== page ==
Review: Barak Ballet New Repertory

The opening tableaux of “Pretty, Peculiar Things” is an announcement that Melissa Barak has good things in store. Unexpected things, like the backward toss of a ballerina. Subtle humor. And a lively stage atmosphere overflowing with a deep kinetic intelligence of what movement can express. Barak keeps it fresh. She’s a dance-maker’s dance-maker.

Here’s the scene: The curtain rises on five women in black soft tutu-dresses, bent over at the waist, their arms cross-linked behind their backs. They could be life-size mechanical dolls switched off. Or a kick in the pants at the “little swans” pas de quatre from “Swan Lake.” According to the program, Barak was inspired by the strong, glamorous women of pop graphic artist Patrick Nagel. I say all of the above.

Pretty1
Maine Kawashima holding her own. All photographs by Cheryl Mann

“Pretty, Peculiar Things” was the closing number in a program of balletic-but-diverse new repertory by Barak Ballet at The Broad Stage in Santa Monica. The company is a mix of terrific local dancers and soloists from places such as the Joffrey, Tulsa Ballet and elsewhere; they scoot into town to work with Barak. The dancing Friday night was electric and fearless, if sometimes a little rough around the edges, most likely because they’re not a regular ensemble.

In “Pretty,” Barak found her rhythm and tonal qualities from a cool new-music album, “In C Remixed” (all the music was recorded). Composers included Glenn Kotche and Jad Abumrad (a host for NPR’s “Radio Lab”).  In the first movement, petite Maine Kawashima tossed off fleet allegro jumps, ending with a hops on pointe that circled in place. Lighting designer Nathan Scheuer played with different colors on the backdrop and Barak lined her corps de ballet upstage for semaphore arm signals that provided contrast to downstage action.   

Pretty2
Jeraldine Mendoza, changing partners

The ensemble was strong as were the two lead couples: Jeraldine Mendoza, an emotive beauty, paired with Dylan Gutierrez and Lauren Fadeley with Zachary Guthier. Finally, bravo to Holly Hynes for her black and neon women’s costumes and the men’s powder blue onesies—the latter being the ballet’s most peculiar bit (but witty).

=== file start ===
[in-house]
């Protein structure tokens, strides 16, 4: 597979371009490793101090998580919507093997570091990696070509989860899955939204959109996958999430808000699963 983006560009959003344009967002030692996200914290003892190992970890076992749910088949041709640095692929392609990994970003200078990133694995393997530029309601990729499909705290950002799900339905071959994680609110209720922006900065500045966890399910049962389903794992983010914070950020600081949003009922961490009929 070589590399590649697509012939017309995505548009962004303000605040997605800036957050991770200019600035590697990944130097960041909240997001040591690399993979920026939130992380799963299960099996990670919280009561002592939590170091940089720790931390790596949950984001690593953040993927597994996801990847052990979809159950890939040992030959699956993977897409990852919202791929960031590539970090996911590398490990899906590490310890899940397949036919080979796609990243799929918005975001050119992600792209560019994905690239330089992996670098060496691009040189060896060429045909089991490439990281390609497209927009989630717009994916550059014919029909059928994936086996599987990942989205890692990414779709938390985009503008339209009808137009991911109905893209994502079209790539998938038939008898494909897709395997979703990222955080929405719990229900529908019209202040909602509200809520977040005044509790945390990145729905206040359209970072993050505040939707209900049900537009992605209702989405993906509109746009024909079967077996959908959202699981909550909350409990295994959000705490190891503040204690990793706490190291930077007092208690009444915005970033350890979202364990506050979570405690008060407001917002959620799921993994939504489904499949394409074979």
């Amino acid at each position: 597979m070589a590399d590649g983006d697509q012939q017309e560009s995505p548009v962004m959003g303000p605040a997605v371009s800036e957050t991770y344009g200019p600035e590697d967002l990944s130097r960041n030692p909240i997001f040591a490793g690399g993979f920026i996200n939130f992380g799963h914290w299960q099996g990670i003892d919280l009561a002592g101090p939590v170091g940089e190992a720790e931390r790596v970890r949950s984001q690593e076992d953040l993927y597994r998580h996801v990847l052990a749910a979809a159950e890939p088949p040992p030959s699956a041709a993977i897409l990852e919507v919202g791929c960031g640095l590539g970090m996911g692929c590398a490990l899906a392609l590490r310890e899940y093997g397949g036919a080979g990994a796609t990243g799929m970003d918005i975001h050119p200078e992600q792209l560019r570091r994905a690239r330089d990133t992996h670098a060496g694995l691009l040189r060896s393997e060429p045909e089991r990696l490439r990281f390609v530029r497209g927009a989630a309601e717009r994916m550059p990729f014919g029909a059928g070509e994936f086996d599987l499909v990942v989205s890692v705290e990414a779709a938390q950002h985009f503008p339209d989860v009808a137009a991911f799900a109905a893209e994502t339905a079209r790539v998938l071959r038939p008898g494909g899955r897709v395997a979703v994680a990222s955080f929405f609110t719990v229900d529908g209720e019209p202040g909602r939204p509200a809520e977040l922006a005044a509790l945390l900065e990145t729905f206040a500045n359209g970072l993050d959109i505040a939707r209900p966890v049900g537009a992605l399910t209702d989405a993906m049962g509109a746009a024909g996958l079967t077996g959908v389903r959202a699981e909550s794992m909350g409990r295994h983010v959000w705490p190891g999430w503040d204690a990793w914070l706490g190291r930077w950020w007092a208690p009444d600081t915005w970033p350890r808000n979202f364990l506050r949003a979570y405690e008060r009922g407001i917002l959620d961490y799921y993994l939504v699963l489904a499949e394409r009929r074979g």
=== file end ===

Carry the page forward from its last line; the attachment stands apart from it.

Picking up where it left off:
The opening number, “Within Without,” was the first piece I’ve seen from Andrea Schermoly, South African-born dancer who is now resident choreographer with Louisville Ballet. “Within Without” is about pain, the pain of wanting a child and being unable to have one—an unusual topic for concert dance. Above the stage, a large Calder-like mobile slowly rotated (artist Eric Johnson), one part shaped like a hand, another like a foot.

Within
The oversized child’s mobile looks over the action

Schermoly tells no specific story, but the audience can easily feel her woe. The eight dancers are overcome; they are wrung out, morose. They flop over, or strike outward, searching for comfort that doesn’t ever feel delivered. Schermoly sets up quickly shifting movement phrases, sometimes at double time to her score (selections from Hildur Duõnadóttir, Vivaldi and Chopin). Julia Erickson and Guthier were the poignant central couple.

MaCong
A high point in “Carry Me Anew”

Ma Cong’s debut, “Carry Me Anew,” in contrast to the rest of the lineup, was a limp, decorative number. The repetitive musical selections from German composer and record producer Nils Frahm were offputting. And Cong worked with a limited movement palate that was as bland as the unattractive gray costumes (designed by Rebecca Turk). There was plenty of group shape-shifting, and preparations that ended in big lifts or leaps. Over and over. It had the feel of a gymnastics routine.

Happily, Barak’s piece was the closer, sending us home with a big ta-da and many beautiful, clever images swirling in our heads.

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